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Specific Classes of Compounds

R-5.5.4 Ethers and chalcogen analogues

Compounds having the general structure , , and are called generically "ethers", "sulfides", "selenides", and "tellurides", respectively, and are named by one of three method: substitutive, functional class, or replacement.

R- Substitutive names are formed by prefixing the name of the group , , , or to the name of the parent hydride corresponding to R.

Examples to R-

R- Functional class names are formed by citing the names of the groups R and in alphabetical order followed by the class name "ether", "sulfide", "selenide", or "telluride", each as a separate word.

Examples to R-

R- Replacement nomenclature (see R-1.2.2) is used to name linear polyethers, polysulfides, etc. It is especially advantageous for unsymmetrical structures with several chalcogen atoms and those with several different chalcogen atoms.

Examples to R-

R- Cyclic ethers. An oxygen atom directly attached to two atoms that are already part of a ring system, or to two carbon atoms of a chain, may be named (a) as a heterocycle, following the appropriate recommendations for naming heterocycles, including the use of the prefix "epoxy" as a bridge prefix, in which case it is a nondetachable prefix (see R-0.1.8); or (b) by using the prefix "epoxy" substitutively, in which case it is detachable (see R-0.1.8) and therefore alphabetized along with any other substitutive prefixes. The latter method is particularly useful when it is desired to preserve the name of a specific structure, for example, in naming natural products such as steroids and carotenoids.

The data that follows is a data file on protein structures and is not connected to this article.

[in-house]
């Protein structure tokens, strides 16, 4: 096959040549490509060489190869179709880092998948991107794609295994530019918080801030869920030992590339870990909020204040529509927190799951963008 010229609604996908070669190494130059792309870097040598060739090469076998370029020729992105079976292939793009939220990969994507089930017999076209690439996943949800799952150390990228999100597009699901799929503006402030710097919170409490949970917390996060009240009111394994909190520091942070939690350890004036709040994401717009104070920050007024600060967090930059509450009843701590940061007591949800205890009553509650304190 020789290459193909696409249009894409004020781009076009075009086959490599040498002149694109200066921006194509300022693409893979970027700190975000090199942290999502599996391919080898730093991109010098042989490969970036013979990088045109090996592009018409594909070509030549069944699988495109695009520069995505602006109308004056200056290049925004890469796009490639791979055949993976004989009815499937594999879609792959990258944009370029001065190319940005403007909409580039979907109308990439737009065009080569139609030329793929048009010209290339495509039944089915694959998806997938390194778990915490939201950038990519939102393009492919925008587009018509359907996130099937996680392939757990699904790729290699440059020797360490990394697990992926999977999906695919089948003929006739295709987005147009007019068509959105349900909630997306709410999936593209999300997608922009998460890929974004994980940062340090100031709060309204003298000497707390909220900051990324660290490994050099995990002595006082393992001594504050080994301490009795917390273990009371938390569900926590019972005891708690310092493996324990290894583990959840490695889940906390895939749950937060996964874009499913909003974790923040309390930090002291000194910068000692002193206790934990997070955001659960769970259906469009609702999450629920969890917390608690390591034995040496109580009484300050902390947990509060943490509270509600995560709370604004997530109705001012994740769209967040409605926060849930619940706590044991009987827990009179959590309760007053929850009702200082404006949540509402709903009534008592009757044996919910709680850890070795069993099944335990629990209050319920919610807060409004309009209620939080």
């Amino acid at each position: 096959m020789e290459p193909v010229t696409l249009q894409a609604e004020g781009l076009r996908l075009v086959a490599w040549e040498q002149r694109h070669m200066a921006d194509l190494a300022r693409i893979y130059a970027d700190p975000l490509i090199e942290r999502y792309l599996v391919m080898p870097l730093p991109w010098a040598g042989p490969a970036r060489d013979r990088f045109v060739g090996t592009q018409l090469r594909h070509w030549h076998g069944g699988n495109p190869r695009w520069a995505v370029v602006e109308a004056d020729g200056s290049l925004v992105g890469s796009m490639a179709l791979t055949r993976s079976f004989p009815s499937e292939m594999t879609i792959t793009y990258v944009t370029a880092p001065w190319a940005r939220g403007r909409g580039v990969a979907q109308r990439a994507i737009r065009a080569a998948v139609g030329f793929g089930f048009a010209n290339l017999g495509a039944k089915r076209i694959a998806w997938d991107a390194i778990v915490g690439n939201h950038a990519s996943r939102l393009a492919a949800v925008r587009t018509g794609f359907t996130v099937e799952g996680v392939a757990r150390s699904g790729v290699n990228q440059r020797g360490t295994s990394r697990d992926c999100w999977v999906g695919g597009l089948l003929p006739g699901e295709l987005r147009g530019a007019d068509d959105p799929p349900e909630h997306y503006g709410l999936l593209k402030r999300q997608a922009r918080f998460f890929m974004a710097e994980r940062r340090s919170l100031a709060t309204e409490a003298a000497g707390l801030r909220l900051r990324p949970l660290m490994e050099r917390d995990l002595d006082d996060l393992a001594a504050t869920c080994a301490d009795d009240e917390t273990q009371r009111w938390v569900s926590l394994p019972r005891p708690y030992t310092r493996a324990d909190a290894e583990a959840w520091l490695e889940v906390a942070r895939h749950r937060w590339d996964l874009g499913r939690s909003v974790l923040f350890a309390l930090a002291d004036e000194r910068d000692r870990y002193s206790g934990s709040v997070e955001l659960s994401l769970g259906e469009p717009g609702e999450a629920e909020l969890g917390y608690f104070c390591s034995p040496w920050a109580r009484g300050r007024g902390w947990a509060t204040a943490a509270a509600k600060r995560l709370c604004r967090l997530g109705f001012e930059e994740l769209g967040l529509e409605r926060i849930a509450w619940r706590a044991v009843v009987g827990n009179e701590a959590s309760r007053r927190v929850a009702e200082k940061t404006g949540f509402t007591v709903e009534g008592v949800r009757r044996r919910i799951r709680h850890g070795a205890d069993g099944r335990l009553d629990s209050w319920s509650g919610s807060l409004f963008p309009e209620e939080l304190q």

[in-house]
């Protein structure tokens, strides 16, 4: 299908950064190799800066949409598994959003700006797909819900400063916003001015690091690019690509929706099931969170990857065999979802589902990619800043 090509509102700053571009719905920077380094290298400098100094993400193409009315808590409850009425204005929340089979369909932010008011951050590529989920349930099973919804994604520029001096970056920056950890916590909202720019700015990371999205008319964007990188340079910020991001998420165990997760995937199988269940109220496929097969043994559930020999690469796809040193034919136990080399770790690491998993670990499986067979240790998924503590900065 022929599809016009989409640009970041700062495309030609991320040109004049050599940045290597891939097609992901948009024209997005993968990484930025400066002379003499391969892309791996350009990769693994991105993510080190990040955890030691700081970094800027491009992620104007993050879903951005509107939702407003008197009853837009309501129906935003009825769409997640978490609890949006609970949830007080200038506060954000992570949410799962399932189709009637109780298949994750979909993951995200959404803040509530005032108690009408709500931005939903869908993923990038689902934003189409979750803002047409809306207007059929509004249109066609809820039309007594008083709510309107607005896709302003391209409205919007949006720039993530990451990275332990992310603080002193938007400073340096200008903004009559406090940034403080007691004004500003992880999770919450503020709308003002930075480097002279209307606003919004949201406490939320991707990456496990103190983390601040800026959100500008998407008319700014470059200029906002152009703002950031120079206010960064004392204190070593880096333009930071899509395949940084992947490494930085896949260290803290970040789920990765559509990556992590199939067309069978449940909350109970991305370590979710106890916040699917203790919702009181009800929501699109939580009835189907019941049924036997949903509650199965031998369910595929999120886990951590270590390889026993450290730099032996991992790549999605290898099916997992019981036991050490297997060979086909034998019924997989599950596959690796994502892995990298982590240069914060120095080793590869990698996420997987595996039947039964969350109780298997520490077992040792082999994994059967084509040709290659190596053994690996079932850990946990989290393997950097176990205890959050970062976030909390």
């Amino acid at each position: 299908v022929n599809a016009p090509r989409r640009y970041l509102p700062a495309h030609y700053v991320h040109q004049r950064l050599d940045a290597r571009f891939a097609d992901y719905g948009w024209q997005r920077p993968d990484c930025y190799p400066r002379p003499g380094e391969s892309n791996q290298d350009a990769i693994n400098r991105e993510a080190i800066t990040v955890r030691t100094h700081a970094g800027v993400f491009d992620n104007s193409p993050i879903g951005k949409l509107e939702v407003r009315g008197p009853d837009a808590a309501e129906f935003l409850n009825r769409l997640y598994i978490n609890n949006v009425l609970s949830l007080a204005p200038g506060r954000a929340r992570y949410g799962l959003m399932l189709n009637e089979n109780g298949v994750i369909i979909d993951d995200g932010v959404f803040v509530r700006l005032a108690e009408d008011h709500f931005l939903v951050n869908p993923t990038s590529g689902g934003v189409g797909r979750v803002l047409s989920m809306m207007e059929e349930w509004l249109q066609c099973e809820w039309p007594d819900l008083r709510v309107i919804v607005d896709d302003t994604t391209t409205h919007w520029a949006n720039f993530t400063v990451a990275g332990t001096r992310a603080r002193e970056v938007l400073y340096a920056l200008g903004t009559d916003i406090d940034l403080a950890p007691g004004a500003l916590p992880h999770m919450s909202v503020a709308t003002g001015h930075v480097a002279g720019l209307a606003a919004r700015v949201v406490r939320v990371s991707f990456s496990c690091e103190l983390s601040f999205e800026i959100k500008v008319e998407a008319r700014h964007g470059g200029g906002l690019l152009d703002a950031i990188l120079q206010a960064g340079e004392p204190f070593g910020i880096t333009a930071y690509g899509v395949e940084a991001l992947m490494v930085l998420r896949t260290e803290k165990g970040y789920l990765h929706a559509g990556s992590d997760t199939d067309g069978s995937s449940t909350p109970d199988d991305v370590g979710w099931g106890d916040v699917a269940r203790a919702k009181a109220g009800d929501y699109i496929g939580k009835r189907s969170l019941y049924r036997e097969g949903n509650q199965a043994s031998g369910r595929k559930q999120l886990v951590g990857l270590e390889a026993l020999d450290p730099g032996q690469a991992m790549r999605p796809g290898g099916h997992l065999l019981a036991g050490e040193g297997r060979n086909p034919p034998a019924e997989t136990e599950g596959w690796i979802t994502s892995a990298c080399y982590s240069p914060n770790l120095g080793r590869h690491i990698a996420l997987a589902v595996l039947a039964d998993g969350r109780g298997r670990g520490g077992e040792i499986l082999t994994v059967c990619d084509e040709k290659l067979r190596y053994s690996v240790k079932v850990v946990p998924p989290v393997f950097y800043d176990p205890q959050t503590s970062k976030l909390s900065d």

Note: The class name "oxide" has also been used additively to name cyclic ethers of the second kind, for example, ethylene oxide and styrene oxide.

Examples to R-

R-5.5.5 Hydroperoxides and peroxides
R-5.5.6 Hydropolysulfides and polysulfides
R-5.5.7 Sulfoxides, sulfones, and their analogues

This HTML reproduction is as close as possible to the published version [see IUPAC, Commission on Nomenclature of Organic Chemistry. A Guide to IUPAC Nomenclature of Organic Compounds (Recommendations 1993), 1993, Blackwell Scientific publications, Copyright 1993 IUPAC]. If you need to cite these rules please quote this reference as their source.

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